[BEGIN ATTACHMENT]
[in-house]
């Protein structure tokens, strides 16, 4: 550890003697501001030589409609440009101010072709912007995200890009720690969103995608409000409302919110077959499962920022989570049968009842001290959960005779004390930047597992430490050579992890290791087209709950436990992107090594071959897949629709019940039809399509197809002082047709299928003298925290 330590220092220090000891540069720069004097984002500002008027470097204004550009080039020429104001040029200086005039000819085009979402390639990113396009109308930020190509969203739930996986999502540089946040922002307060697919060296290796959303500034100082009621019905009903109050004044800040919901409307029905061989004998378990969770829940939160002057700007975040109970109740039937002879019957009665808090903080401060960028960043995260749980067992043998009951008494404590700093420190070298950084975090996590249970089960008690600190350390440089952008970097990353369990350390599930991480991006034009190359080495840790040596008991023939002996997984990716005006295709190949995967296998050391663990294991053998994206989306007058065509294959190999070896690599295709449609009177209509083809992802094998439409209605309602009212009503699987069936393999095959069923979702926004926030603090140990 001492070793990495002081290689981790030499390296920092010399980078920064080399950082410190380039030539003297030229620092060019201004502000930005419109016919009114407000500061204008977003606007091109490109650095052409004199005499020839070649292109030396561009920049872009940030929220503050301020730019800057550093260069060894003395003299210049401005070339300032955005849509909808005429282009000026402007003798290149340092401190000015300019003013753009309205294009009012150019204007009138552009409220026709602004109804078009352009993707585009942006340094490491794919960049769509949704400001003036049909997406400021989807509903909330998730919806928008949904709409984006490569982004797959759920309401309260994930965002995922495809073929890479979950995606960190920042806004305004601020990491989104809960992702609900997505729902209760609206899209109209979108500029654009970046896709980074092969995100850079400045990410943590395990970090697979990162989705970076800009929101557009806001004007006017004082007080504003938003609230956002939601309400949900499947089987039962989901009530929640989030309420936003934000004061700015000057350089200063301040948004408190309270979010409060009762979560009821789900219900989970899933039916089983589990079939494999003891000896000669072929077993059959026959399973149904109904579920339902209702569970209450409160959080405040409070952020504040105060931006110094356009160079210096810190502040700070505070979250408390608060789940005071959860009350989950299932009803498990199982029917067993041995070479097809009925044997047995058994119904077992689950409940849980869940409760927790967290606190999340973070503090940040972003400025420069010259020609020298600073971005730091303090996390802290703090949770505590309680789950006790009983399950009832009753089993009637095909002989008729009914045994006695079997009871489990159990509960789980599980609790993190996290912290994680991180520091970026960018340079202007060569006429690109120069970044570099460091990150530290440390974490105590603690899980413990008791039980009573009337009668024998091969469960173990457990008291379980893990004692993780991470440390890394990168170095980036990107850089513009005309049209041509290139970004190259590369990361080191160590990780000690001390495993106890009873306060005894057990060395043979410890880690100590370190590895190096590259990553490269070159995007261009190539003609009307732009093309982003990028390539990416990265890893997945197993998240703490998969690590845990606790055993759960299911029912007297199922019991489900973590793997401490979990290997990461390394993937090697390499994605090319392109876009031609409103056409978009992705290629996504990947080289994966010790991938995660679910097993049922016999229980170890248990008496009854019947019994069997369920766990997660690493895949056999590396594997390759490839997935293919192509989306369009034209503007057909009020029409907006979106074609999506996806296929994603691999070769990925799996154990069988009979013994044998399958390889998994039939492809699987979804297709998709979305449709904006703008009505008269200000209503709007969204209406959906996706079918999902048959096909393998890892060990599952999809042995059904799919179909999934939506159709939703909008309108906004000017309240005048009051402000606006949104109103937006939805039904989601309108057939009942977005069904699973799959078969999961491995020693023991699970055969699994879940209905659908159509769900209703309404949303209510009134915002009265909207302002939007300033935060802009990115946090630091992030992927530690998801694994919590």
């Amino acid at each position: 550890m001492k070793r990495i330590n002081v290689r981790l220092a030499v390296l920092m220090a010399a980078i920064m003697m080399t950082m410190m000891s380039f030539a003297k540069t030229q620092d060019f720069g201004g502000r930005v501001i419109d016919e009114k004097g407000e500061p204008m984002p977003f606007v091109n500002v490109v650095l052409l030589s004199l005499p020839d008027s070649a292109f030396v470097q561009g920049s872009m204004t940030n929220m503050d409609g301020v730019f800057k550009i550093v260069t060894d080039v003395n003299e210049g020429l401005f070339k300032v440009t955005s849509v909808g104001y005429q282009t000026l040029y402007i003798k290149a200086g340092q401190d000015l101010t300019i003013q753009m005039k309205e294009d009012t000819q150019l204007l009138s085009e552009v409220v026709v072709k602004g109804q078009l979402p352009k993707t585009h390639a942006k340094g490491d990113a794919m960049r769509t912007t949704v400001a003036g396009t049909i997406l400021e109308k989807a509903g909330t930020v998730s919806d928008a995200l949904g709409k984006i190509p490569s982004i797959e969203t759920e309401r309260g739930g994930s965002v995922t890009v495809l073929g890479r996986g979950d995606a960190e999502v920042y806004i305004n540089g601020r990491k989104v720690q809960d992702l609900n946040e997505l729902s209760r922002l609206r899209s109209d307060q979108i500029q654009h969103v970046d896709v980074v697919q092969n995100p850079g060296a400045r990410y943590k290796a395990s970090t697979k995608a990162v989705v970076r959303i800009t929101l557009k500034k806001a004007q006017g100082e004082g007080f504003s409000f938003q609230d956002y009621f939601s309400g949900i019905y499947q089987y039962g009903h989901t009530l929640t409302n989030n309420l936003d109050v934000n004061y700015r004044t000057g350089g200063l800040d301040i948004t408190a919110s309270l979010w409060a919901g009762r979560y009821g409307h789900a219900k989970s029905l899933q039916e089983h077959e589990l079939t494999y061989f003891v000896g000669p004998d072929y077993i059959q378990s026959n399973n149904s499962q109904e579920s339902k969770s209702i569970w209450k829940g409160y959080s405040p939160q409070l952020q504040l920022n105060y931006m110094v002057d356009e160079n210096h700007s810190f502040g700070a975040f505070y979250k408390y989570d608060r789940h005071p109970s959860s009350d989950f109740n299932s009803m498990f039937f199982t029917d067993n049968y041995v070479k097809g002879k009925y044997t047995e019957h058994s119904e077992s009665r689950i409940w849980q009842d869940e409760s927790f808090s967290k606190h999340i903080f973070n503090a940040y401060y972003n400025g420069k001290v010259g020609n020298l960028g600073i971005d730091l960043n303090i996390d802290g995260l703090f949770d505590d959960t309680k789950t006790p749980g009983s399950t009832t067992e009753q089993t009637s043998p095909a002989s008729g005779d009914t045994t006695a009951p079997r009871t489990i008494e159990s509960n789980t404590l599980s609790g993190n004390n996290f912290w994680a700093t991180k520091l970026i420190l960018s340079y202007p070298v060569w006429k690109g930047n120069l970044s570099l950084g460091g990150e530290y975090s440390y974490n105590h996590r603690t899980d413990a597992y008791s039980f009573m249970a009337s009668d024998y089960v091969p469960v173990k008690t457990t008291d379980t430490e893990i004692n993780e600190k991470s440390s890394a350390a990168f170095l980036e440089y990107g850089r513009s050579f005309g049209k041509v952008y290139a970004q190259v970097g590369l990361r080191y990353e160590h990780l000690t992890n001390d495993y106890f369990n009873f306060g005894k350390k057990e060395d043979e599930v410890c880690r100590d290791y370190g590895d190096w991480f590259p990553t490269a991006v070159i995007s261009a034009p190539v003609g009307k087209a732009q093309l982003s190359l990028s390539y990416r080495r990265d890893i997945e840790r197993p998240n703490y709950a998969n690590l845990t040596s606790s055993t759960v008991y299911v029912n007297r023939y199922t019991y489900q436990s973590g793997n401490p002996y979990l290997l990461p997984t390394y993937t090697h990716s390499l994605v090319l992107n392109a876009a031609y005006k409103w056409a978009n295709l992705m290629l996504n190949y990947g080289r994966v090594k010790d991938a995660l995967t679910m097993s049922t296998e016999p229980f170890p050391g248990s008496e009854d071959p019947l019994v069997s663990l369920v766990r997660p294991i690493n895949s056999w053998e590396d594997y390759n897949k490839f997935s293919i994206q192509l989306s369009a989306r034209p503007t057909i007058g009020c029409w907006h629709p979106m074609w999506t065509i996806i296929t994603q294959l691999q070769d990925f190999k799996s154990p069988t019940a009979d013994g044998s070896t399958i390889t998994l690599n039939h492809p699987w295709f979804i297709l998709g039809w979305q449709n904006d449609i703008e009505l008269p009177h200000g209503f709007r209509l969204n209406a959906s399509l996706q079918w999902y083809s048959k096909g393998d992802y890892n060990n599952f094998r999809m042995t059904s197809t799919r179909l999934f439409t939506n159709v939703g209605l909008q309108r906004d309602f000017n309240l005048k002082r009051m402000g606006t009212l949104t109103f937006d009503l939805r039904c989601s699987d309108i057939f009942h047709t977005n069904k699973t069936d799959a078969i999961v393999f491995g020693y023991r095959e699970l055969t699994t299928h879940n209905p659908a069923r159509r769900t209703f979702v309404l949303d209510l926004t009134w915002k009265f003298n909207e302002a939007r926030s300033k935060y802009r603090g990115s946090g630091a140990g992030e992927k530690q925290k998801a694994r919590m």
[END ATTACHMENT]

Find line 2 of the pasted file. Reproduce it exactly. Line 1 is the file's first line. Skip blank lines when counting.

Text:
């Protein structure tokens, strides 16, 4: 550890003697501001030589409609440009101010072709912007995200890009720690969103995608409000409302919110077959499962920022989570049968009842001290959960005779004390930047597992430490050579992890290791087209709950436990992107090594071959897949629709019940039809399509197809002082047709299928003298925290 330590220092220090000891540069720069004097984002500002008027470097204004550009080039020429104001040029200086005039000819085009979402390639990113396009109308930020190509969203739930996986999502540089946040922002307060697919060296290796959303500034100082009621019905009903109050004044800040919901409307029905061989004998378990969770829940939160002057700007975040109970109740039937002879019957009665808090903080401060960028960043995260749980067992043998009951008494404590700093420190070298950084975090996590249970089960008690600190350390440089952008970097990353369990350390599930991480991006034009190359080495840790040596008991023939002996997984990716005006295709190949995967296998050391663990294991053998994206989306007058065509294959190999070896690599295709449609009177209509083809992802094998439409209605309602009212009503699987069936393999095959069923979702926004926030603090140990 001492070793990495002081290689981790030499390296920092010399980078920064080399950082410190380039030539003297030229620092060019201004502000930005419109016919009114407000500061204008977003606007091109490109650095052409004199005499020839070649292109030396561009920049872009940030929220503050301020730019800057550093260069060894003395003299210049401005070339300032955005849509909808005429282009000026402007003798290149340092401190000015300019003013753009309205294009009012150019204007009138552009409220026709602004109804078009352009993707585009942006340094490491794919960049769509949704400001003036049909997406400021989807509903909330998730919806928008949904709409984006490569982004797959759920309401309260994930965002995922495809073929890479979950995606960190920042806004305004601020990491989104809960992702609900997505729902209760609206899209109209979108500029654009970046896709980074092969995100850079400045990410943590395990970090697979990162989705970076800009929101557009806001004007006017004082007080504003938003609230956002939601309400949900499947089987039962989901009530929640989030309420936003934000004061700015000057350089200063301040948004408190309270979010409060009762979560009821789900219900989970899933039916089983589990079939494999003891000896000669072929077993059959026959399973149904109904579920339902209702569970209450409160959080405040409070952020504040105060931006110094356009160079210096810190502040700070505070979250408390608060789940005071959860009350989950299932009803498990199982029917067993041995070479097809009925044997047995058994119904077992689950409940849980869940409760927790967290606190999340973070503090940040972003400025420069010259020609020298600073971005730091303090996390802290703090949770505590309680789950006790009983399950009832009753089993009637095909002989008729009914045994006695079997009871489990159990509960789980599980609790993190996290912290994680991180520091970026960018340079202007060569006429690109120069970044570099460091990150530290440390974490105590603690899980413990008791039980009573009337009668024998091969469960173990457990008291379980893990004692993780991470440390890394990168170095980036990107850089513009005309049209041509290139970004190259590369990361080191160590990780000690001390495993106890009873306060005894057990060395043979410890880690100590370190590895190096590259990553490269070159995007261009190539003609009307732009093309982003990028390539990416990265890893997945197993998240703490998969690590845990606790055993759960299911029912007297199922019991489900973590793997401490979990290997990461390394993937090697390499994605090319392109876009031609409103056409978009992705290629996504990947080289994966010790991938995660679910097993049922016999229980170890248990008496009854019947019994069997369920766990997660690493895949056999590396594997390759490839997935293919192509989306369009034209503007057909009020029409907006979106074609999506996806296929994603691999070769990925799996154990069988009979013994044998399958390889998994039939492809699987979804297709998709979305449709904006703008009505008269200000209503709007969204209406959906996706079918999902048959096909393998890892060990599952999809042995059904799919179909999934939506159709939703909008309108906004000017309240005048009051402000606006949104109103937006939805039904989601309108057939009942977005069904699973799959078969999961491995020693023991699970055969699994879940209905659908159509769900209703309404949303209510009134915002009265909207302002939007300033935060802009990115946090630091992030992927530690998801694994919590």